Capitol Comments

What's The Beef?

By Jessica Franken, INDA Director of Government Affairs | September 17, 2009

proposed rayon duties connected to U.S./EU beef hormone dispute highlight value of grassroots advocacy

What do lovers of imported mustard, enthusiasts of foreign motorcycles and U.S. textile firms who use European rayon have in common?They were all upset when government officials recently revealed they were thinking of slappingmore than $115 million in sanctions on European imports of these and many other products.

Indeed, in November of last year, the Office of the United States Trade Representative (USTR) announced it was considering a 100% levy on a number of European products in connection with an ongoing dispute over Europe's refusal to import hormone-treated beef. On the proposed target list: yarn, prepared mustard, motorcycles and, of particular interest to the nonwoven fabrics industry, viscose rayon staple fiber (Harmonized Tariff Schedule classification 5504.10).

As Capitol Comments readers know, viscose rayon staple fibers are used in a variety of nonwoven applications, including wipes, feminine hygiene products, baby diapers, surgical drapes, gowns and more. They are also impossible to find domestically since the former sole North American manufacturer of rayon, Liberty Fibers, declared bankruptcy and shut its doors in 2005, forcing many U.S. textile firms to look abroad to source these fibers. A 100% duty increase would devastate these firms, which, like so many others, are struggling to remain competitive in an increasingly difficult economic climate.

Fortunately, this story has a happy ending. On January 15, USTR announced it was removing rayon, yarn, mustard, motorcycles and the other seemingly unrelated items from the proposed retaliation list after hundreds, including members of INDA, Association of the Nonwoven Fabrics Industry, filed submissions objecting to the proposal.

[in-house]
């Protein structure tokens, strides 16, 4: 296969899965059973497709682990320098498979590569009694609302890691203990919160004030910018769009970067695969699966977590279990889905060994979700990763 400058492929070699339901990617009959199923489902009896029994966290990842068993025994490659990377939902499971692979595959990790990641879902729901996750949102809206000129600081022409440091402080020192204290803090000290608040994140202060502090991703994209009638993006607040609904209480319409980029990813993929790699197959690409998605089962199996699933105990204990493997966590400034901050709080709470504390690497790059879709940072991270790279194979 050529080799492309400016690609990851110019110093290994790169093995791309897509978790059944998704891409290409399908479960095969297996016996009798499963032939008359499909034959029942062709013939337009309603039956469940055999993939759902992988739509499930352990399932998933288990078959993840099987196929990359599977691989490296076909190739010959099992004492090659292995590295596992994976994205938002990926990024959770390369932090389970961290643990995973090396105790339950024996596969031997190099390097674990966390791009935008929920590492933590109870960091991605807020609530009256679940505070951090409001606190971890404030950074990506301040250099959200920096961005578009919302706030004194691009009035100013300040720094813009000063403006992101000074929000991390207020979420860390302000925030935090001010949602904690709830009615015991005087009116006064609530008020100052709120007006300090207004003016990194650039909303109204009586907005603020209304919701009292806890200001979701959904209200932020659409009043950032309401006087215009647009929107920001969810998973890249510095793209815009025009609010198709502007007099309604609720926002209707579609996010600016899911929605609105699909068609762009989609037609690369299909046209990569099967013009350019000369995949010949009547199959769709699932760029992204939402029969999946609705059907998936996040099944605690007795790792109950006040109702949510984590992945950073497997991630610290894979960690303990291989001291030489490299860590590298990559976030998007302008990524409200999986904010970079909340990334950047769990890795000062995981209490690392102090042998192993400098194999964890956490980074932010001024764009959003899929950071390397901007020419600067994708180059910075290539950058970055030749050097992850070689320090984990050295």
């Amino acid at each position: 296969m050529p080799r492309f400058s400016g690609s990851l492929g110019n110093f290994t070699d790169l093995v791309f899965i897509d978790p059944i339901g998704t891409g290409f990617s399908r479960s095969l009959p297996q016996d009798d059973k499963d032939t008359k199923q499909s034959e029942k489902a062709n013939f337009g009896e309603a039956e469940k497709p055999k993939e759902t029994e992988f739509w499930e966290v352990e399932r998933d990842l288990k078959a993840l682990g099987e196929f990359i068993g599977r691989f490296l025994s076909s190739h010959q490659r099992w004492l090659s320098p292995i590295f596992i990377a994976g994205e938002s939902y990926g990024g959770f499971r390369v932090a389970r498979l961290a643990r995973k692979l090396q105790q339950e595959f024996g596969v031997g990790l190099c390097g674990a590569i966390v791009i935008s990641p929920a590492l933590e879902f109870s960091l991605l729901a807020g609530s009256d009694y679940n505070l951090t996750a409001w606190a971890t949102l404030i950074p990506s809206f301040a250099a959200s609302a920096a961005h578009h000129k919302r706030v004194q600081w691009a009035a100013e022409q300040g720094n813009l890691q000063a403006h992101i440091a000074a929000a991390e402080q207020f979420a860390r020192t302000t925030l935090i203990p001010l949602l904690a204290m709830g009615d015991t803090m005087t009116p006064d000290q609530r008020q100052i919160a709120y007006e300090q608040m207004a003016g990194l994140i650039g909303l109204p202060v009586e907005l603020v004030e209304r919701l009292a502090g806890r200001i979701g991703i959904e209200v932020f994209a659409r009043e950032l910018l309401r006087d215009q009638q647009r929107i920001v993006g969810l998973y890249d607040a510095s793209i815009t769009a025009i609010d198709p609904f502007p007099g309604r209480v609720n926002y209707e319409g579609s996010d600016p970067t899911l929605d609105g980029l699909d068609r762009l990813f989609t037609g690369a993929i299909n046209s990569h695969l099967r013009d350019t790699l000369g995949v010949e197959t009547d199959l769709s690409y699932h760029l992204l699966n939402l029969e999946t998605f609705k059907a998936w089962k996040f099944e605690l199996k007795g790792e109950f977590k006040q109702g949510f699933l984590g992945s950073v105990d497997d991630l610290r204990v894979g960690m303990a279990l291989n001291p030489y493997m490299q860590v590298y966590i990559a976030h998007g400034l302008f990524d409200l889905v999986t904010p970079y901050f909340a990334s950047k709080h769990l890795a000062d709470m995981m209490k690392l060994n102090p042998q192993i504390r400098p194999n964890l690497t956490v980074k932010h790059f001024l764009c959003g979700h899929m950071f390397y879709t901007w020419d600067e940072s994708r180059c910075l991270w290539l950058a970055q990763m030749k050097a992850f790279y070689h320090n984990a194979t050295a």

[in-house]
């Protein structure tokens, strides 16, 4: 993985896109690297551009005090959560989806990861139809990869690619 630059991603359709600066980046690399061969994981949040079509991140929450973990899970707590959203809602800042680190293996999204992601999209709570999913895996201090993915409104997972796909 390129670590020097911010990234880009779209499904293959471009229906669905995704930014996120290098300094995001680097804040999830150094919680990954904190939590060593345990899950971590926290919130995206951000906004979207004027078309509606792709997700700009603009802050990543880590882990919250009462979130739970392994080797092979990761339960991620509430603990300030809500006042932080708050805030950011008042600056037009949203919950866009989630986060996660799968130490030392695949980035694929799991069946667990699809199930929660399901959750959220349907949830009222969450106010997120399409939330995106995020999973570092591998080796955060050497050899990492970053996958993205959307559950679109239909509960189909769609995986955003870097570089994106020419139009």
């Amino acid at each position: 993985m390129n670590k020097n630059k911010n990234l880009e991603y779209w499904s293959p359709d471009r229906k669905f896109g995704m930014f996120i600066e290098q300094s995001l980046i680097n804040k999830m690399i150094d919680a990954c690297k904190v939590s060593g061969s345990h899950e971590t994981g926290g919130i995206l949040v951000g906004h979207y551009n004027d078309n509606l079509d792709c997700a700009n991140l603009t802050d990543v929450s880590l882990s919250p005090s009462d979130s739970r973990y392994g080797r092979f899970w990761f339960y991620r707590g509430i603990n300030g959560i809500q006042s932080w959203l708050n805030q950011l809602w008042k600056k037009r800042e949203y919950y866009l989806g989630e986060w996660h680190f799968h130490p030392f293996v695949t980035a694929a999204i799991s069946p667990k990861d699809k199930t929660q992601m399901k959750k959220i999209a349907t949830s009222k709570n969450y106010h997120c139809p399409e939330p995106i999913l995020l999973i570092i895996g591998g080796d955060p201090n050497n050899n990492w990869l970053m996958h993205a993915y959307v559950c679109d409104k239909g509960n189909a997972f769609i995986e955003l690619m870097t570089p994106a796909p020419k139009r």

But even though disaster had been averted, this near miss is still noteworthy.To begin with, it illustrates how a simple policy decision can bring with it potentially major unintended consequences. It also demonstrates, once again, the importance of a government affairs office that is ready to respond to these kind of threats.

Perhaps even more importantly, as you will soon see, the example highlights the important role that INDA members themselves played in determining the final outcome, and the value of grassroots advocacy efforts. With this in mind, this article will review the events leading up to USTR's reversal on the rayon duties. But first, everything you have ever wanted to know about the U.S./EU beef hormone dispute.

Although USTR first circulated its plan to slap tariffs on the products last November, the U.S./European Union beef hormone dispute dates back to 1989, when the EU began banning imports of hormone-treated beef due to concerns about the impact on human health.

Believing the move was less about health concerns and more about protecting the European market from shipments of American beef, the United States challenged the ban at the World Trade Organization (WTO), which ultimately ruled in 1997 that there was no scientific evidence to support the health claims and declared the ban a violation of global trade law. In 1999, the WTO gave the United States the right to impose more than $115 million in economic sanctions, which it did by dramatically increasing tariffs on European imports of certain meat products and specialty items like truffles, Roquefort cheese and goose liver.

After numerous EU challenges, a WTO appellate body in October 2008 upheld the United States' right to apply the sanctions, prompting U.S. trade officials to announce they were looking at modifying the list of European products subject to increased duties.